Digital Trends 2013: A new dynamic for search

2012 has been a year of growth for search, not just in terms of volume but also in its maturity and prominence within the marketing mix.

By the end of 2012, UK internet users will have made a billion more visits to search engines than they did in 2011. It currently takes the UK a fortnight to make a billion searches; by next year that will be down to 12 days and by 2015 it will take just over nine days.

This does not take into account the phenomenal growth in mobile internet usage, which represents a huge step change for the industry as smart phone penetration in the UK surpasses the 50% benchmark. As we come to depend on the internet for more and more of our daily activities – both on our desktops and through our mobile devices – search will continue to evolve and grow.

As the volume of searches increases, the rate of paid vs organic search clicks has remained consistent with 90% of all search clicks coming from an organic link and the remaining 10% coming from paid links. The equilibrium between paid and organic search has been fairly constant for the last five years, with only very minor deviations along the way. What this means is that with more searches being made year-on-year, the volume of paid search clicks is also increasing, which in turn means more money was invested in search advertising in 2012 than ever before.

Search behaviour has changed forever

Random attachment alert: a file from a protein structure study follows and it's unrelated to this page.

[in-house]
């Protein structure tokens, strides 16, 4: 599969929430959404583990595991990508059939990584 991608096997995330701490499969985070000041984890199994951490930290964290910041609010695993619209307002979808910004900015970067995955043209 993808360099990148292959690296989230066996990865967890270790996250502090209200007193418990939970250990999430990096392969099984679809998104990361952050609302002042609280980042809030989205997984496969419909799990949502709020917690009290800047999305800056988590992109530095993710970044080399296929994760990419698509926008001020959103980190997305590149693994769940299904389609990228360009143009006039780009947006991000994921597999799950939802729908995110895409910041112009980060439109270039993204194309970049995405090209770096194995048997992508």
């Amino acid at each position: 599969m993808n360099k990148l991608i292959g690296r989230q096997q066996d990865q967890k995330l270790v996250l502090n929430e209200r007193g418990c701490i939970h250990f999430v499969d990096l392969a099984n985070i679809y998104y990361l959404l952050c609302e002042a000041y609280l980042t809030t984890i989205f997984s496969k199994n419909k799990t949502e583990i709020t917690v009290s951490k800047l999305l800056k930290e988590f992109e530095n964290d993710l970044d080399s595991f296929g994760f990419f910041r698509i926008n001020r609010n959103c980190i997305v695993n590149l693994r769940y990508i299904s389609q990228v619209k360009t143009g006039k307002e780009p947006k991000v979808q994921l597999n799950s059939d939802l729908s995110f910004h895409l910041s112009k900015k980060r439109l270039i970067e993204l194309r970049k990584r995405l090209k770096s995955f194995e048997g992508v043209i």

So more searches are being made and more money is being spent on search advertising. But how is search behaviour changing? As time goes on, the way we search has become more complex with a higher proportion of searches coming from longer key phrases.

In 2011, 50% of searches contained just 1-2 words, 34% contained 3-4 words and just 15% contained 5 or more words. In 2012, we saw a a shift to longer keyword searches with 49% containing 1-2 words, 35% containing 3-4 words and 16% containing 5 or more words. This shows us that users have become more sophisticated about the way that they are searching; they make more detailed queries and in turn have a higher expectation that the information returned by the search engine will be what they are looking for. To stay ahead of the curve, marketers should carefully track how these search trends evolve and think carefully about the content they need to serve in order to satisfy these increasingly complex search queries.

Search engines are leading this content evolution as they become more like content portals and less like navigational tools that take people from A to B on the web. Increasingly we are seeing more information being posted in search results (such as the Google Knowledge Graph) which keeps users on the search page by providing more detailed information linked to the users search term – rather than navigating away to a specific result. Millions of information queries from currency exchange rates to weather forecasts to celebrity appearances are being answered by the search engines themselves without the need for the user to click through to a website. This shift will increase our dependence on search.